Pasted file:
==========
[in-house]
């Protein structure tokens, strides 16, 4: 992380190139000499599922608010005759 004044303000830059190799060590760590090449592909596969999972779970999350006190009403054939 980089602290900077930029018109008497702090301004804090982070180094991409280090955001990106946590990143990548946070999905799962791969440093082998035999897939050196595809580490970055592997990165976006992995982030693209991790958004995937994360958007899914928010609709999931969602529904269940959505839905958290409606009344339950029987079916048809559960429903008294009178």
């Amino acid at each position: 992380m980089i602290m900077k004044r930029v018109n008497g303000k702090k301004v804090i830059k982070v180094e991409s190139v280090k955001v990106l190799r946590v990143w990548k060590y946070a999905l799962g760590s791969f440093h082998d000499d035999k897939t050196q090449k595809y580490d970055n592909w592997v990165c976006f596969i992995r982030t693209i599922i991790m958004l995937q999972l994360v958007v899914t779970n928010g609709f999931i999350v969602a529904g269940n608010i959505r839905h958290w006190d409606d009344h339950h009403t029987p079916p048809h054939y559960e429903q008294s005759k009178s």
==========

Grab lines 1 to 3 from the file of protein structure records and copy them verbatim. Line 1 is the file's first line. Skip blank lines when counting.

[in-house]
């Protein structure tokens, strides 16, 4: 992380190139000499599922608010005759 004044303000830059190799060590760590090449592909596969999972779970999350006190009403054939 980089602290900077930029018109008497702090301004804090982070180094991409280090955001990106946590990143990548946070999905799962791969440093082998035999897939050196595809580490970055592997990165976006992995982030693209991790958004995937994360958007899914928010609709999931969602529904269940959505839905958290409606009344339950029987079916048809559960429903008294009178």
């Amino acid at each position: 992380m980089i602290m900077k004044r930029v018109n008497g303000k702090k301004v804090i830059k982070v180094e991409s190139v280090k955001v990106l190799r946590v990143w990548k060590y946070a999905l799962g760590s791969f440093h082998d000499d035999k897939t050196q090449k595809y580490d970055n592909w592997v990165c976006f596969i992995r982030t693209i599922i991790m958004l995937q999972l994360v958007v899914t779970n928010g609709f999931i999350v969602a529904g269940n608010i959505r839905h958290w006190d409606d009344h339950h009403t029987p079916p048809h054939y559960e429903q008294s005759k009178s």